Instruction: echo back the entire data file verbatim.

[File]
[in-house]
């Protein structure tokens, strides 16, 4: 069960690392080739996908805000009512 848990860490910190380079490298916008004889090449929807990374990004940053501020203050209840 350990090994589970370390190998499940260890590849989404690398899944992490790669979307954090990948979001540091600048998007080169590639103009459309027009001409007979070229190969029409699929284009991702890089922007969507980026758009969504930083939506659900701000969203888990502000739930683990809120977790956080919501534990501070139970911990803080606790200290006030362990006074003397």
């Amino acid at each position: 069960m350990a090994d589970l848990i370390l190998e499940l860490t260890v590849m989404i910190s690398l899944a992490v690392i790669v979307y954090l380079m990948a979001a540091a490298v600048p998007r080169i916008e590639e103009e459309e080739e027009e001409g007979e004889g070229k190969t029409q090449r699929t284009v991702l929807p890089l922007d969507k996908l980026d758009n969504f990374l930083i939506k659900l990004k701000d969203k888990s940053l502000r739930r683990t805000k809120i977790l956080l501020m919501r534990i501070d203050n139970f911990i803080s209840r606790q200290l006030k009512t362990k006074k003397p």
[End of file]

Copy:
[in-house]
């Protein structure tokens, strides 16, 4: 069960690392080739996908805000009512 848990860490910190380079490298916008004889090449929807990374990004940053501020203050209840 350990090994589970370390190998499940260890590849989404690398899944992490790669979307954090990948979001540091600048998007080169590639103009459309027009001409007979070229190969029409699929284009991702890089922007969507980026758009969504930083939506659900701000969203888990502000739930683990809120977790956080919501534990501070139970911990803080606790200290006030362990006074003397």
């Amino acid at each position: 069960m350990a090994d589970l848990i370390l190998e499940l860490t260890v590849m989404i910190s690398l899944a992490v690392i790669v979307y954090l380079m990948a979001a540091a490298v600048p998007r080169i916008e590639e103009e459309e080739e027009e001409g007979e004889g070229k190969t029409q090449r699929t284009v991702l929807p890089l922007d969507k996908l980026d758009n969504f990374l930083i939506k659900l990004k701000d969203k888990s940053l502000r739930r683990t805000k809120i977790l956080l501020m919501r534990i501070d203050n139970f911990i803080s209840r606790q200290l006030k009512t362990k006074k003397p």